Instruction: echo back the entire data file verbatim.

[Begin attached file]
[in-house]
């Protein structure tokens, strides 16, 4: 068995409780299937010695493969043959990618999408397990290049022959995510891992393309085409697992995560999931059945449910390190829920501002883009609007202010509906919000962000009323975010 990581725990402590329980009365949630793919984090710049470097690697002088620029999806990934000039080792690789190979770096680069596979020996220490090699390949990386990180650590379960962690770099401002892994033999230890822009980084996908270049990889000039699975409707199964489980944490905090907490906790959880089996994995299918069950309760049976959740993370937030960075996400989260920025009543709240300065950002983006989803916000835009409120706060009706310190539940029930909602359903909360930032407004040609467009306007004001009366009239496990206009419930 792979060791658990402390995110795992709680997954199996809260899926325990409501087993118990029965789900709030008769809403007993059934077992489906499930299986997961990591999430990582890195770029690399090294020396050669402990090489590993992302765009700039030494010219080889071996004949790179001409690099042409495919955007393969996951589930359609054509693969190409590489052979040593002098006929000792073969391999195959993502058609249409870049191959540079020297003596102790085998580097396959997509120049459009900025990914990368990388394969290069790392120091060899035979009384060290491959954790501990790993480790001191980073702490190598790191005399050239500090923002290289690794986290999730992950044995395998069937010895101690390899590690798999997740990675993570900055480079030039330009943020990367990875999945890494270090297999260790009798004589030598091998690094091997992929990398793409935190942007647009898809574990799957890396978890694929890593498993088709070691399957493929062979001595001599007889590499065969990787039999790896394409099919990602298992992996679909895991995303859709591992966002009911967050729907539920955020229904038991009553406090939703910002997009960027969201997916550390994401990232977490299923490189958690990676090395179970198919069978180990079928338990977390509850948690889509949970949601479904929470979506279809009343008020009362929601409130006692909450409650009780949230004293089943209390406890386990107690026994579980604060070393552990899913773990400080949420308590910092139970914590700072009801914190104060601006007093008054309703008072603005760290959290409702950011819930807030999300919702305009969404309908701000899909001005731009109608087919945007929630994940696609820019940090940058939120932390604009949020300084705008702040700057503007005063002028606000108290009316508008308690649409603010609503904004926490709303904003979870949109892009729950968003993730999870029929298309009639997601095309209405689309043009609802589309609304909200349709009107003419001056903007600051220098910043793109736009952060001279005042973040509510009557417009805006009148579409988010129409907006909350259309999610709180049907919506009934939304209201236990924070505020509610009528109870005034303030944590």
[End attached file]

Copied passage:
[in-house]
């Protein structure tokens, strides 16, 4: 068995409780299937010695493969043959990618999408397990290049022959995510891992393309085409697992995560999931059945449910390190829920501002883009609007202010509906919000962000009323975010 990581725990402590329980009365949630793919984090710049470097690697002088620029999806990934000039080792690789190979770096680069596979020996220490090699390949990386990180650590379960962690770099401002892994033999230890822009980084996908270049990889000039699975409707199964489980944490905090907490906790959880089996994995299918069950309760049976959740993370937030960075996400989260920025009543709240300065950002983006989803916000835009409120706060009706310190539940029930909602359903909360930032407004040609467009306007004001009366009239496990206009419930 792979060791658990402390995110795992709680997954199996809260899926325990409501087993118990029965789900709030008769809403007993059934077992489906499930299986997961990591999430990582890195770029690399090294020396050669402990090489590993992302765009700039030494010219080889071996004949790179001409690099042409495919955007393969996951589930359609054509693969190409590489052979040593002098006929000792073969391999195959993502058609249409870049191959540079020297003596102790085998580097396959997509120049459009900025990914990368990388394969290069790392120091060899035979009384060290491959954790501990790993480790001191980073702490190598790191005399050239500090923002290289690794986290999730992950044995395998069937010895101690390899590690798999997740990675993570900055480079030039330009943020990367990875999945890494270090297999260790009798004589030598091998690094091997992929990398793409935190942007647009898809574990799957890396978890694929890593498993088709070691399957493929062979001595001599007889590499065969990787039999790896394409099919990602298992992996679909895991995303859709591992966002009911967050729907539920955020229904038991009553406090939703910002997009960027969201997916550390994401990232977490299923490189958690990676090395179970198919069978180990079928338990977390509850948690889509949970949601479904929470979506279809009343008020009362929601409130006692909450409650009780949230004293089943209390406890386990107690026994579980604060070393552990899913773990400080949420308590910092139970914590700072009801914190104060601006007093008054309703008072603005760290959290409702950011819930807030999300919702305009969404309908701000899909001005731009109608087919945007929630994940696609820019940090940058939120932390604009949020300084705008702040700057503007005063002028606000108290009316508008308690649409603010609503904004926490709303904003979870949109892009729950968003993730999870029929298309009639997601095309209405689309043009609802589309609304909200349709009107003419001056903007600051220098910043793109736009952060001279005042973040509510009557417009805006009148579409988010129409907006909350259309999610709180049907919506009934939304209201236990924070505020509610009528109870005034303030944590």